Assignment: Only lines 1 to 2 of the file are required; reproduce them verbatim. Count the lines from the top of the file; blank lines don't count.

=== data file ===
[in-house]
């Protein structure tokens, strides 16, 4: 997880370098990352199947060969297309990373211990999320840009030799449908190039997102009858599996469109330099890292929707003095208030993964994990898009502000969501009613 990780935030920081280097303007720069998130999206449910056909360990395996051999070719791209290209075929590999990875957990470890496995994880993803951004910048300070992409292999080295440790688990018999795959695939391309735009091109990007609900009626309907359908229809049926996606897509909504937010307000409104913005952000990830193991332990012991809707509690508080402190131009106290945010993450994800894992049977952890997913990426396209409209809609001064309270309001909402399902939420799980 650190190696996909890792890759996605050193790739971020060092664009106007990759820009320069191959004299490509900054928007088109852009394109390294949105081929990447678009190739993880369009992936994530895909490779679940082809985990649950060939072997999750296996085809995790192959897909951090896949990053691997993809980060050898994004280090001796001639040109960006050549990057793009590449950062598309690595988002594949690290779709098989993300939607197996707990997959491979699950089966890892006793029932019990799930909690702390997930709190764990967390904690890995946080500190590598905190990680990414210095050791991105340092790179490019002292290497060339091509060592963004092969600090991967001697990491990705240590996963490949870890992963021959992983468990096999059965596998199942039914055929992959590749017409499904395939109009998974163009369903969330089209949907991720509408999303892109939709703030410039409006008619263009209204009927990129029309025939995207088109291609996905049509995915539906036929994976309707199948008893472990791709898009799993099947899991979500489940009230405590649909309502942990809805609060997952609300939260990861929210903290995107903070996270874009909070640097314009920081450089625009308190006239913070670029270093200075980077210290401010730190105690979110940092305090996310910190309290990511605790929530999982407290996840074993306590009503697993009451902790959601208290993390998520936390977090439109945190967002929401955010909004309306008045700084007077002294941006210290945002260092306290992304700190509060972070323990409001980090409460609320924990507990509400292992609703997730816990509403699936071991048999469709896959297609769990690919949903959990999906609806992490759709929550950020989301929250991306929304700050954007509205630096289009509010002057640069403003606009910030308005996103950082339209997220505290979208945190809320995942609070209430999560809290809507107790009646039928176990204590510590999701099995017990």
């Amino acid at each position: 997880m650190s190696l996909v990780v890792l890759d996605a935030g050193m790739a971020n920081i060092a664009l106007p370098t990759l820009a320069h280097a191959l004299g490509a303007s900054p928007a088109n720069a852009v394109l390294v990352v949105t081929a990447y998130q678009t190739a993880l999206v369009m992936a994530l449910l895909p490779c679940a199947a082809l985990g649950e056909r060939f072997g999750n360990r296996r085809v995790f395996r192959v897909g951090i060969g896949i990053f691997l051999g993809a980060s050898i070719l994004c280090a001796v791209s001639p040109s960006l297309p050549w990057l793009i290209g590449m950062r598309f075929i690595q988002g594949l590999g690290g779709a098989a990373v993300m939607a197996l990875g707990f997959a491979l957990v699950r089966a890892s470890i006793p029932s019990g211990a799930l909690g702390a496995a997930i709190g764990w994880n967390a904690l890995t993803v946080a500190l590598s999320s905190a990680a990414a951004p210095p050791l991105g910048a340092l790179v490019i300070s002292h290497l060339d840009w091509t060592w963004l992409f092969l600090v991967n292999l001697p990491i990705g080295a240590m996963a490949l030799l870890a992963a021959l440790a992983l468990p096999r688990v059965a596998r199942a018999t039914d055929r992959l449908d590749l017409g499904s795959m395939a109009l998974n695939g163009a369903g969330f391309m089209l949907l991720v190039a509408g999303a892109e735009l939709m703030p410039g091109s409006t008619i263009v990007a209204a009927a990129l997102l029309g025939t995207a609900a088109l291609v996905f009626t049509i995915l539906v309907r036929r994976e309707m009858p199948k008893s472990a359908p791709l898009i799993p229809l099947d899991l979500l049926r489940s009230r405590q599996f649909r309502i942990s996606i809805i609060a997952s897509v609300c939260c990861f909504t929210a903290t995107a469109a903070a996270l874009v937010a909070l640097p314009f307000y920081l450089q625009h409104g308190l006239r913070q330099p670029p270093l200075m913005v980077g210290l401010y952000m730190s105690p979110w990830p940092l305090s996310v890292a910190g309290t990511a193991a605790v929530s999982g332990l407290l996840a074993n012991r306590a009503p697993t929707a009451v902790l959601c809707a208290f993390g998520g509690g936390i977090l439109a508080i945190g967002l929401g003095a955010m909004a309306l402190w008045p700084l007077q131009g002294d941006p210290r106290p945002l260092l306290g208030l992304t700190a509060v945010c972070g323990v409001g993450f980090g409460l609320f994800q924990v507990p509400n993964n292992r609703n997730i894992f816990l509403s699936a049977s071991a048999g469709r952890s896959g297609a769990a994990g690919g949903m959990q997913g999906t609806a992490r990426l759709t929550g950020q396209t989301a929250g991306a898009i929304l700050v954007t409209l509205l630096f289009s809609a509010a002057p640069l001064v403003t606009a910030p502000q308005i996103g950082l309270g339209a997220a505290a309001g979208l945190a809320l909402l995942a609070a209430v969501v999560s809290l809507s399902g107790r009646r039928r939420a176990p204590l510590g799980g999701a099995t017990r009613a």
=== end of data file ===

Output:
[in-house]
């Protein structure tokens, strides 16, 4: 997880370098990352199947060969297309990373211990999320840009030799449908190039997102009858599996469109330099890292929707003095208030993964994990898009502000969501009613 990780935030920081280097303007720069998130999206449910056909360990395996051999070719791209290209075929590999990875957990470890496995994880993803951004910048300070992409292999080295440790688990018999795959695939391309735009091109990007609900009626309907359908229809049926996606897509909504937010307000409104913005952000990830193991332990012991809707509690508080402190131009106290945010993450994800894992049977952890997913990426396209409209809609001064309270309001909402399902939420799980 650190190696996909890792890759996605050193790739971020060092664009106007990759820009320069191959004299490509900054928007088109852009394109390294949105081929990447678009190739993880369009992936994530895909490779679940082809985990649950060939072997999750296996085809995790192959897909951090896949990053691997993809980060050898994004280090001796001639040109960006050549990057793009590449950062598309690595988002594949690290779709098989993300939607197996707990997959491979699950089966890892006793029932019990799930909690702390997930709190764990967390904690890995946080500190590598905190990680990414210095050791991105340092790179490019002292290497060339091509060592963004092969600090991967001697990491990705240590996963490949870890992963021959992983468990096999059965596998199942039914055929992959590749017409499904395939109009998974163009369903969330089209949907991720509408999303892109939709703030410039409006008619263009209204009927990129029309025939995207088109291609996905049509995915539906036929994976309707199948008893472990791709898009799993099947899991979500489940009230405590649909309502942990809805609060997952609300939260990861929210903290995107903070996270874009909070640097314009920081450089625009308190006239913070670029270093200075980077210290401010730190105690979110940092305090996310910190309290990511605790929530999982407290996840074993306590009503697993009451902790959601208290993390998520936390977090439109945190967002929401955010909004309306008045700084007077002294941006210290945002260092306290992304700190509060972070323990409001980090409460609320924990507990509400292992609703997730816990509403699936071991048999469709896959297609769990690919949903959990999906609806992490759709929550950020989301929250991306929304700050954007509205630096289009509010002057640069403003606009910030308005996103950082339209997220505290979208945190809320995942609070209430999560809290809507107790009646039928176990204590510590999701099995017990």